New insights into how human cytomegalovirus (CMV), the leading cause of birth defects associated with infection spreads from pregnant mother to fetus and from organ to organ in newborns provides translational researchers an exciting new avenue for investigation that may lead to the development of therapeutic interventions. Using next generation sequencing and population genetic modeling, scientists at the University of Massachusetts Medical School (UMMS) and the Ecole Polytechnique Fédérale de Lausanne (EPFL) have found that CMV evolves rapidly and dramatically in humans. These findings, published in PLoS Genetics, provide new genetic targets that could impede the evolution of CMV and prevent its spread.
"These findings have important implications for how we think about and develop new therapeutic treatments for CMV," said Timothy F. Kowalik, PhD, associate professor of microbiology and physiological systems and senior author of the study. "Although CMV is able to infect a wide variety of organs throughout the body, there are a substantial number of genetic changes that occur before the virus can spread and replicate efficiently in different anatomic niches. If these genetic changes can be prevented, it may be possible to isolate and block the spread of CMV."
CMV is a ubiquitous virus that infects most of the human population and can move throughout the body from organ to organ. Infection is usually asymptomatic in healthy hosts, but may cause severe symptoms for patients with a compromised immune system, such as organ transplant recipients, HIV-infected persons, newborn infants or the fetus during gestation.
Congenital CMV infection, which is passed from a pregnant mother to fetus, is a significant cause of birth defects, and remains a high priority for vaccine development according to the nonprofit, Institute of Medicine. An estimated 30,000 infants per year in the U.S. are diagnosed with congenital CMV infection, and nearly 20 percent exhibit permanent neurologic effects such as hearing loss or developmental delay.
To better understand how CMV evolves in fetuses and newborns during symptomatic congenital infection, researchers at UMMS and the University of Minnesota Medical School collected samples from the plasma and urine of five congenitally infected infants during the first year after birth. Using next generation DNA sequencing, Kowalik and colleagues studied the diversity and changes in viral DNA sequences over time and between organs. Though the DNA sequences from viruses taken from the same type of sample (e.g. plasma) were similar to each other, the study's authors found dramatic differences between the sequences collected from viruses in the plasma and urine of the same infant. Surprisingly, the plasma and urine sequences from the same infant were as different as sequences from two unrelated infants.
These results suggest that CMV is able to evolve very quickly as the differences between the plasma and urine sequences likely occurred in the short period between the initial, in utero infection, and the first year after birth. However, the mechanism driving this phenomenon remained unclear.
To answer this question, researchers used mathematical modeling and statistical inference to uncover evidence that population bottlenecks and expansions may play a significant role in the virus' evolution after infection. Characterized by a substantial reduction in viral copies followed by a quick rebound, population bottlenecks and expansions can lead to dramatic changes in DNA sequences that result in two related populations quickly becoming dissimilar. In the case of CMV infection, this phenomenon appeared to coincide with the virus moving from the mother to the fetus and later migrating from the plasma to the kidneys.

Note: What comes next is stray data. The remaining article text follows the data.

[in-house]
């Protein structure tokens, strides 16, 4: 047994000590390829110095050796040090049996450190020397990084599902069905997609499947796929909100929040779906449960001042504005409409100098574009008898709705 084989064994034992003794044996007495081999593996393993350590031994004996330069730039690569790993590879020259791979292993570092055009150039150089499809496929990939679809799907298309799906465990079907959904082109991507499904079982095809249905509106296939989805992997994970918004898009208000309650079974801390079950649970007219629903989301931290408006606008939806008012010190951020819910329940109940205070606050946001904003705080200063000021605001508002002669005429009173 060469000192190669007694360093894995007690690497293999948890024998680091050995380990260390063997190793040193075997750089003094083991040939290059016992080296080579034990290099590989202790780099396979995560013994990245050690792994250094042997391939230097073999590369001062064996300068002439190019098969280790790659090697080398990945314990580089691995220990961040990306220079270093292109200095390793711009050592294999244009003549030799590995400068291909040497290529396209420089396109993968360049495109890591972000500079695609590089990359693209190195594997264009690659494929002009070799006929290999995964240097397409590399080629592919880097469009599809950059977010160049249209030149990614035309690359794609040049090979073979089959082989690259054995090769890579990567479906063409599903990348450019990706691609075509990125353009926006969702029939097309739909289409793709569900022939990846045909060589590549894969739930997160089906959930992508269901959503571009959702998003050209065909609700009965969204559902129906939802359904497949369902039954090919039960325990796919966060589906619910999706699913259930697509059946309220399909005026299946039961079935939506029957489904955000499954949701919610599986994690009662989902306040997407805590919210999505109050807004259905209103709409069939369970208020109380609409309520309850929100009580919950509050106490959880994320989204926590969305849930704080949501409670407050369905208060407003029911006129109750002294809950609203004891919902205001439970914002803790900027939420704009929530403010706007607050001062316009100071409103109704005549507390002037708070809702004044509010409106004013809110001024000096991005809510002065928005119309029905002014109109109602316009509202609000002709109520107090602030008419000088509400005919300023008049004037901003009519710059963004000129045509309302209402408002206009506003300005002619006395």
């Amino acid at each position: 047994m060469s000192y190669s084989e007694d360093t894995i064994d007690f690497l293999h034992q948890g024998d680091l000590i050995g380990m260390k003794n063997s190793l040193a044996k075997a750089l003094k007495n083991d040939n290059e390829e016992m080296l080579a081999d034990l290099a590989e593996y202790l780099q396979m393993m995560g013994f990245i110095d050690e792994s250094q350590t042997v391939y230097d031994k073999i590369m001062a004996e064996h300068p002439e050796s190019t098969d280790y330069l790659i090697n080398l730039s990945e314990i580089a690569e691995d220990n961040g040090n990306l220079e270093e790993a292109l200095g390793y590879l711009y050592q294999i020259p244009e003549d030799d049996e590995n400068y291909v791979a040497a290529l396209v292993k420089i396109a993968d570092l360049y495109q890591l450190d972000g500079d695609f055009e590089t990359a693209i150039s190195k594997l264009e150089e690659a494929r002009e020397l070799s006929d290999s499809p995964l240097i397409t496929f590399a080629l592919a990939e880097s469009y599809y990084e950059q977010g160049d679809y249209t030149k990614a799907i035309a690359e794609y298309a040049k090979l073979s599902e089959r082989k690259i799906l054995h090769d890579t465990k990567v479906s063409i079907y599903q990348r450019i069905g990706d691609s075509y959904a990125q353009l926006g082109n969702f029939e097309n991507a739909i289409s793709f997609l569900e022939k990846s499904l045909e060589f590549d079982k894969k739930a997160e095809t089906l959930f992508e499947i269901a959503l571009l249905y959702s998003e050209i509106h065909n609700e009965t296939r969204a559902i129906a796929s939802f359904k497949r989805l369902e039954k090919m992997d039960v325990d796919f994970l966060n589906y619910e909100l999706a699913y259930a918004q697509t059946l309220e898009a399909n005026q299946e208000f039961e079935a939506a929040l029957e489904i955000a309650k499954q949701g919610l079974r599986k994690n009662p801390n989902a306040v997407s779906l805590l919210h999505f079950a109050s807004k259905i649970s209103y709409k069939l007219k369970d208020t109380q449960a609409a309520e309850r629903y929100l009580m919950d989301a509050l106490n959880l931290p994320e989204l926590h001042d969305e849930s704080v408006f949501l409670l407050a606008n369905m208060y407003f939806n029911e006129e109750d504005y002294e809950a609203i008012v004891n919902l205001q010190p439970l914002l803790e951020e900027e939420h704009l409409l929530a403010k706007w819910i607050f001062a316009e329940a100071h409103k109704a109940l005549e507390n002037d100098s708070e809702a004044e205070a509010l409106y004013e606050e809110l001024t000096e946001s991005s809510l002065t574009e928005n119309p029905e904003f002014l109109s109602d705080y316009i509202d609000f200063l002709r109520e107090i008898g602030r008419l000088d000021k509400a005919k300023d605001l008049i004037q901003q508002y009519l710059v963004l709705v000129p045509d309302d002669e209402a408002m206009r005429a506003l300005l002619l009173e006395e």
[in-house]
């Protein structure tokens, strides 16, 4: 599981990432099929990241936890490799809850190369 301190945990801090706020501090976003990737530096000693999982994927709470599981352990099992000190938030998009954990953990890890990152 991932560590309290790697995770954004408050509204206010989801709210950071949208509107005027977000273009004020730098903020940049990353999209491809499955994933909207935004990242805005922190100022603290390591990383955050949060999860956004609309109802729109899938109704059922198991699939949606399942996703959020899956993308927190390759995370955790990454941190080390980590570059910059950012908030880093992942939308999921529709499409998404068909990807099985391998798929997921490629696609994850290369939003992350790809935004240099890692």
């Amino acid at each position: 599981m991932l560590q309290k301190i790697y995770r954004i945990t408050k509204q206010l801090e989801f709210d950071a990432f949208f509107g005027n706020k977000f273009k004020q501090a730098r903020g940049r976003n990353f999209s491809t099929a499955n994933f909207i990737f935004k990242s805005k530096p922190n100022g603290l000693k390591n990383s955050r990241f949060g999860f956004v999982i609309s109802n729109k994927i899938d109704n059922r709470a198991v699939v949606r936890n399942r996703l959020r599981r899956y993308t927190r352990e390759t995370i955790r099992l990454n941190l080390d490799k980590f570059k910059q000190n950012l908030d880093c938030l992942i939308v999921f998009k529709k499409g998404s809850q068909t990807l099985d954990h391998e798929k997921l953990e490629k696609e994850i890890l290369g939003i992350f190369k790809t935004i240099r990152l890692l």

The model also suggests that the timing of initial fetal infection in the patients was at 13 to 18 weeks gestational age, while viral spread from blood plasma to the kidneys occurred about 11 weeks later. "This timing," said Kowalik, "may provide an important window for treating CMV when it is most vulnerable and before it can evolve and spread."
Additional study showed that natural selection, the process through which certain advantageous biological traits become more common, results in as much as 20 percent of the viral genes changing as it moved from one biological niche to another. "Not surprisingly, the genes impacted by this selection process affect several viral functions involved in dissemination, including viral replication in distinct cell types and evasion of the host immune response, and are required to allow the virus to move to and replicate efficiently in different organs," said lead author of the study, Nicholas Renzette, PhD, a postdoctoral fellow at UMMS.
This new understanding of how CMV adapts and evolves after infection provides researchers with potential targets for treating the disease, said Kowalik. "This work shows that CMV infection spreads during a relatively small window during gestation, suggesting an opportunity for preventative treatments," he said. "Furthermore, the delay between initial fetal infection and dissemination to the kidneys, may present a window for stopping spread of the virus throughout the body, thereby preventing symptoms of infection, such as hearing loss."
The next step for Renzette, Kowalik and colleagues is to determine which genetic changes associated with immune responses to infection may be amendable to potential treatments.